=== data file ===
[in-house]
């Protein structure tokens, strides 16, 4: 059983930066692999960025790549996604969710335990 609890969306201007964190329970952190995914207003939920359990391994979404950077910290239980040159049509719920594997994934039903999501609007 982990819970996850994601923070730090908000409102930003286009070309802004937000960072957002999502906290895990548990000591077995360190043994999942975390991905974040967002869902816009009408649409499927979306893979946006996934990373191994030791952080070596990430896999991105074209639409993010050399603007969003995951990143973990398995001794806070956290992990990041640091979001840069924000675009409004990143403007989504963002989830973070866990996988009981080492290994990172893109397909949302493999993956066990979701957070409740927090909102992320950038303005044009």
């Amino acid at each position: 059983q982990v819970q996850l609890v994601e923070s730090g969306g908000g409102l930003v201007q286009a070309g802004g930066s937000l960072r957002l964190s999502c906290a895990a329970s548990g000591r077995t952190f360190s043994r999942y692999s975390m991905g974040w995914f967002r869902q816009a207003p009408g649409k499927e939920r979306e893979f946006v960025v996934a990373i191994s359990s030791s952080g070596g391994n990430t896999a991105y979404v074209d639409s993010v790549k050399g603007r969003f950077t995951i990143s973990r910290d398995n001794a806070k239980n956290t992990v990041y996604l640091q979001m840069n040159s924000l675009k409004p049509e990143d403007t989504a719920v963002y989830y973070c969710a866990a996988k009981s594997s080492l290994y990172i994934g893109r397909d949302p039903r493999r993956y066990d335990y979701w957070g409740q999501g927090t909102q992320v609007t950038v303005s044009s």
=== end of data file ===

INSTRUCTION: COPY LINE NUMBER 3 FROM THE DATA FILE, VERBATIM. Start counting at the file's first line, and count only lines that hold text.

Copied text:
């Amino acid at each position: 059983q982990v819970q996850l609890v994601e923070s730090g969306g908000g409102l930003v201007q286009a070309g802004g930066s937000l960072r957002l964190s999502c906290a895990a329970s548990g000591r077995t952190f360190s043994r999942y692999s975390m991905g974040w995914f967002r869902q816009a207003p009408g649409k499927e939920r979306e893979f946006v960025v996934a990373i191994s359990s030791s952080g070596g391994n990430t896999a991105y979404v074209d639409s993010v790549k050399g603007r969003f950077t995951i990143s973990r910290d398995n001794a806070k239980n956290t992990v990041y996604l640091q979001m840069n040159s924000l675009k409004p049509e990143d403007t989504a719920v963002y989830y973070c969710a866990a996988k009981s594997s080492l290994y990172i994934g893109r397909d949302p039903r493999r993956y066990d335990y979701w957070g409740q999501g927090t909102q992320v609007t950038v303005s044009s």